• The total population of an area depends upon changes
in the natural increase and migration.
• The natural increase (or decrease) is the difference
between the birth rate and the death rate.
• The birth rate is the number of live births in a year
for every 1000 people in the total population.
• The death rate is the number of people in every 1000
who die in a year.
• If the birth rate is higher then the total population
will increase. If the death rate is higher then the
total population will decrease.
The Demographic Transition
• The DTM describes a sequence of changes
in the relationship between birth rates and
• The model was produced using changes in
the natural increase in several
industrialised countries in western Europe
and North America.
• It suggests that the population growth
rates for all countries can be divided into
The model itself
• The rates of natural increase, births,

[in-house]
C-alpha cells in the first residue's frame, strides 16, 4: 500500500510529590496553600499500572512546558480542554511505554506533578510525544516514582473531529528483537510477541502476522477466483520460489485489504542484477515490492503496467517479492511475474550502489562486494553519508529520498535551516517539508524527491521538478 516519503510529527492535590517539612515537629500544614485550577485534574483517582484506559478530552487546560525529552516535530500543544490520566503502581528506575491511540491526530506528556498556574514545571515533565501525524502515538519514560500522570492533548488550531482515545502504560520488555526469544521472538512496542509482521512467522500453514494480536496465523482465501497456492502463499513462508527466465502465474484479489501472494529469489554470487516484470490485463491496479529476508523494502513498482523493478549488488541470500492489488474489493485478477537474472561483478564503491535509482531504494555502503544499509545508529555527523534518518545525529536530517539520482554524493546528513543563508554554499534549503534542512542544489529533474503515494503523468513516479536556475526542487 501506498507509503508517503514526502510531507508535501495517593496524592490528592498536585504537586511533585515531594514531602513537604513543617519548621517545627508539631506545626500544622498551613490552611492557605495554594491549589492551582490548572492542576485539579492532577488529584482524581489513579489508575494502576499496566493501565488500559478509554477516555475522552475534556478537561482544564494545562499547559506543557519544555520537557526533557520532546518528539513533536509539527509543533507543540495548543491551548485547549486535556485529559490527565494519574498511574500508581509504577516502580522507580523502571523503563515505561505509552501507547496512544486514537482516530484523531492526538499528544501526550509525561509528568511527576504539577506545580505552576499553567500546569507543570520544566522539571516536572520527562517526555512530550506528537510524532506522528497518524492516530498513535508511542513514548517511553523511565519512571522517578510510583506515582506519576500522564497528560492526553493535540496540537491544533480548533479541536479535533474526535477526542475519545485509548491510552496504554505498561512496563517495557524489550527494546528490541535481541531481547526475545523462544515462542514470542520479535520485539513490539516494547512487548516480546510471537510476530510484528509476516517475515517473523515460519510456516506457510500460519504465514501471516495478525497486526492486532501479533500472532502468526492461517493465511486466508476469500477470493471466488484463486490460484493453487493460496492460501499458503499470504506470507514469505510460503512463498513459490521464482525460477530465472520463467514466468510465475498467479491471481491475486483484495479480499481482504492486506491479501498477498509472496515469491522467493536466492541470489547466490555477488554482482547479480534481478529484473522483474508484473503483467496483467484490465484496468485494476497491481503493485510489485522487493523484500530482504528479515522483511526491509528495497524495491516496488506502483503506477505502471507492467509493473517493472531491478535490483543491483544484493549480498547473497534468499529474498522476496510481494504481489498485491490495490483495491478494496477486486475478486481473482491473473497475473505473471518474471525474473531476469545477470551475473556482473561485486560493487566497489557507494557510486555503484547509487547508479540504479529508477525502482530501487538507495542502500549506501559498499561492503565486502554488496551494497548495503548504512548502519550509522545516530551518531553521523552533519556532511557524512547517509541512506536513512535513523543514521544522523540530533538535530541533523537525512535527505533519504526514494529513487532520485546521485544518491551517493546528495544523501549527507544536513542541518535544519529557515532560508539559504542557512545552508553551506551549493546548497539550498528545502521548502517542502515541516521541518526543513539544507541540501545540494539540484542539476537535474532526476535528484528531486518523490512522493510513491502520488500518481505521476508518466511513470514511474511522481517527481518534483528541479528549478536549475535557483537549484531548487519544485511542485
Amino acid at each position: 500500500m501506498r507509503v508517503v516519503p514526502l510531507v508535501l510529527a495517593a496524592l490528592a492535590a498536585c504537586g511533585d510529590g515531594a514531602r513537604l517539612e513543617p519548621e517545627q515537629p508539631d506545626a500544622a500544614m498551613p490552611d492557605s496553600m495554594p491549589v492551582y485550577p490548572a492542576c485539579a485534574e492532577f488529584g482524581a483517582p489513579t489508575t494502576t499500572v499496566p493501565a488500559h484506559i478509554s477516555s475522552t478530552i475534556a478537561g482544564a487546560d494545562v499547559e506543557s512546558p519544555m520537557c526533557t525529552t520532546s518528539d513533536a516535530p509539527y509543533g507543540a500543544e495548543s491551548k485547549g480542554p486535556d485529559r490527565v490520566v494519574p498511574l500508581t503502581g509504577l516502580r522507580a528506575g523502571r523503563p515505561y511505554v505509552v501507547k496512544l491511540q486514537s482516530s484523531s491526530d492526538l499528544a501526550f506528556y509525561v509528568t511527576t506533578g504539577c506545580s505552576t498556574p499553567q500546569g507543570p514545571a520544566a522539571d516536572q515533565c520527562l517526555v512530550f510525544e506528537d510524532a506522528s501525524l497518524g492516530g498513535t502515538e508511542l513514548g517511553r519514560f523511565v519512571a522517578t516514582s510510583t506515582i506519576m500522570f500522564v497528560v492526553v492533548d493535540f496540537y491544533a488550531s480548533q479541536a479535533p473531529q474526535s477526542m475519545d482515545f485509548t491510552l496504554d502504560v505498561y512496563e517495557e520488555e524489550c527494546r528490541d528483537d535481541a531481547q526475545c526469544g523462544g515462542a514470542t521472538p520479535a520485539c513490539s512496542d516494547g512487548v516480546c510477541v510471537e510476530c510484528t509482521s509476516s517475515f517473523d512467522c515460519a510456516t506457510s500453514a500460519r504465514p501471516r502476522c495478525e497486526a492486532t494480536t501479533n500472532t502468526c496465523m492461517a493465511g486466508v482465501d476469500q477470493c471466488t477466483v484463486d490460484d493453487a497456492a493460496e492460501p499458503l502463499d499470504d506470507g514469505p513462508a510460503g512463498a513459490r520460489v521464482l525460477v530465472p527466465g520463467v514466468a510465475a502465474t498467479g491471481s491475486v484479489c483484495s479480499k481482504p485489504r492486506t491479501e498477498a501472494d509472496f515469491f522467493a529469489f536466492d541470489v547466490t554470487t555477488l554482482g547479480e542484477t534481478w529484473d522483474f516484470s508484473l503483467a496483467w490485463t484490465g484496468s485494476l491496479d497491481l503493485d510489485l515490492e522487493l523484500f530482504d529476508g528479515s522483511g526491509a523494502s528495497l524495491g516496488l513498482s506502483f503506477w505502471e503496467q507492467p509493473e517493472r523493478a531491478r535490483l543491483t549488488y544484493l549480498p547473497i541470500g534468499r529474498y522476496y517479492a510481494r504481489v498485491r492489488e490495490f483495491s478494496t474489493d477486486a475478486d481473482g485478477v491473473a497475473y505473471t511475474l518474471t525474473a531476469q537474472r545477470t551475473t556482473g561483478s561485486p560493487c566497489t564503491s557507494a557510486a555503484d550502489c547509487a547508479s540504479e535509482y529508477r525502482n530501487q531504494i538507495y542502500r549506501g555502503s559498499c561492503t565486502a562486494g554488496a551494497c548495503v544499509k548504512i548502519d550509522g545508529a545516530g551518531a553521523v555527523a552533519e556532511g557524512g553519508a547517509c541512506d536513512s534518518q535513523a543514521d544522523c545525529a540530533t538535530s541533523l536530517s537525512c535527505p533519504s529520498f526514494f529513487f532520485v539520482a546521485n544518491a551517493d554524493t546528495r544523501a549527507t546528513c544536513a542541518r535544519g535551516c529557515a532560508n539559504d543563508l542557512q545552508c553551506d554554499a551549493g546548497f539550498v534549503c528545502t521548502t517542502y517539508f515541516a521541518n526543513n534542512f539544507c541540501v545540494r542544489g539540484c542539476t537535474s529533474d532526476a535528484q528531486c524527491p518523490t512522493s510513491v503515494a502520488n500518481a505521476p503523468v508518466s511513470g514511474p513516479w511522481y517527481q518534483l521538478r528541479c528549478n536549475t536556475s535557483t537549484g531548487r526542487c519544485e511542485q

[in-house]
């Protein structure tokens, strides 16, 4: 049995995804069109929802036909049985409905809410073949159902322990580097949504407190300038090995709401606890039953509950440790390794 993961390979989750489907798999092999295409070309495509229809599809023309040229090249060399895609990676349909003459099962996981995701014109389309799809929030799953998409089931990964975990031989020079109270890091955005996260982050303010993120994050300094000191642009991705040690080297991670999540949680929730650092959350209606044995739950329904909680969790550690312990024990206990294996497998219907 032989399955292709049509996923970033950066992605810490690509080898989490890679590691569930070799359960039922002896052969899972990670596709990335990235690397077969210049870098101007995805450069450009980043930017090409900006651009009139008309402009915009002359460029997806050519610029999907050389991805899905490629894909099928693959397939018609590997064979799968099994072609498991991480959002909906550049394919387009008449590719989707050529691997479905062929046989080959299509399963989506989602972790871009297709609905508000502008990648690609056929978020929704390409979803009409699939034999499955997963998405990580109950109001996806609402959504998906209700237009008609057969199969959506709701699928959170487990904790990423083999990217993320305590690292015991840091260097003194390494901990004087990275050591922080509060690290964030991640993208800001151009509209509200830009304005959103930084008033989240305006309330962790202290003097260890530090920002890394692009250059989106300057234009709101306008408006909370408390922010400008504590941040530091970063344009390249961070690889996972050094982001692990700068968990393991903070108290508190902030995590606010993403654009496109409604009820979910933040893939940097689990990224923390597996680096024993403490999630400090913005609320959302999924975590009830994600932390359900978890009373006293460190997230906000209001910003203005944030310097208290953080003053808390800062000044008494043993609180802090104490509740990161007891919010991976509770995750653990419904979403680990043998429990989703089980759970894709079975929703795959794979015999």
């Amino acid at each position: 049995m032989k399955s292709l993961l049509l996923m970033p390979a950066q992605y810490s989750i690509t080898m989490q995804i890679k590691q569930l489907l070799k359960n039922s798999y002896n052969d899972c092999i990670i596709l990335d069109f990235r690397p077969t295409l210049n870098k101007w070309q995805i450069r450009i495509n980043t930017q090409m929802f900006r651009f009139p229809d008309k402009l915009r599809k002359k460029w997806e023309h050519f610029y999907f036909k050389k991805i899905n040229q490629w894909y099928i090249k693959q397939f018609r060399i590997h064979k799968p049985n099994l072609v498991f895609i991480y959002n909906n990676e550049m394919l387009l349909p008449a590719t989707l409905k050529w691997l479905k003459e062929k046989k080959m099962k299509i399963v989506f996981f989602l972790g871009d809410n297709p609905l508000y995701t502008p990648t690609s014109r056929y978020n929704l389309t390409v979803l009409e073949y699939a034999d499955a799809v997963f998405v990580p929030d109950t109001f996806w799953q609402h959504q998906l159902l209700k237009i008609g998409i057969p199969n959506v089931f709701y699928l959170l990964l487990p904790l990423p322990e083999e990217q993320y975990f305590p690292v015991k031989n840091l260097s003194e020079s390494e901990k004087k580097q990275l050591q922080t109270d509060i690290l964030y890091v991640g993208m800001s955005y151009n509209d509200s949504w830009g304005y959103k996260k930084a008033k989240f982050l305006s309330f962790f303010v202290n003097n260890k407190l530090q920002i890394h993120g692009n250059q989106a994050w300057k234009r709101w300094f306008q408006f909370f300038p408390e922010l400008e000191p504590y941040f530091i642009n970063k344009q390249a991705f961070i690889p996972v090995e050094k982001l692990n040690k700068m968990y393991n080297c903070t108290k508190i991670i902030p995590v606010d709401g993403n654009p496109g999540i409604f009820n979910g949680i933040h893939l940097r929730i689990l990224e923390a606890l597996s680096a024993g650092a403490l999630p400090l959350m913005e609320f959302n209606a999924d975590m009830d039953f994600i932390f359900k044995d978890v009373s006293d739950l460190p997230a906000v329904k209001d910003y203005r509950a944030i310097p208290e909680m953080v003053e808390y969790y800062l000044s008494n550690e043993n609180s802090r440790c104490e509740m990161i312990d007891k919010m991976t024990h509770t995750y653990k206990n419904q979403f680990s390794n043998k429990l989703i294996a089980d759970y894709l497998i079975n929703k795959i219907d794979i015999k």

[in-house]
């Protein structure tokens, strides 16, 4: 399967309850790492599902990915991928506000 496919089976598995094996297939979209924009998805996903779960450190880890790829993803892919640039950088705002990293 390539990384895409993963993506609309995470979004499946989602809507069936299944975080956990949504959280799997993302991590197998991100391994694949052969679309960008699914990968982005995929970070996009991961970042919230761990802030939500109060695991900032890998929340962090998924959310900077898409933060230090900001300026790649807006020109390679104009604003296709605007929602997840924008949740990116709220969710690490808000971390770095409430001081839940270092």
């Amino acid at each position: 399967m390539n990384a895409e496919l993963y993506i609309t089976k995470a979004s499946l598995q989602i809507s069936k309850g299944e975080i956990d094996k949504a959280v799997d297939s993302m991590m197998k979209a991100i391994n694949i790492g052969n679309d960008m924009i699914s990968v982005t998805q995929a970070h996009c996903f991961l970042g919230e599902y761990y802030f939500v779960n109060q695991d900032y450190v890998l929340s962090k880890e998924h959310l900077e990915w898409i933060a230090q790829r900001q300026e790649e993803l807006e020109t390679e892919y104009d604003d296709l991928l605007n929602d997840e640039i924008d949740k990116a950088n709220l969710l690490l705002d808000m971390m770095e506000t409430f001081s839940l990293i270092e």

deaths, infant mortality and life
expectancy all affect the population
structure of a country.
• The population structure of a country
can be shown by a population or agesex pyramid.
Population pyramids show
• The total population divided into fiveyear age groups
• the percentage of people in each of
those age groups
• the percentage of males and females
in each age group
Population pyramids are
useful because they show:
• Trends in the birth rate, death rate, infant
mortality rate and life expectancy - these trends
can help a country to plan its future services, e.g.
more homes for the elderly if there is an ageing
population or fewer schools if there is a declining
• The effects of people migrating into or out of a
region or country.
• The proportion of the population who are
economically active and the proportion who are
dependent upon them (dependency ratio).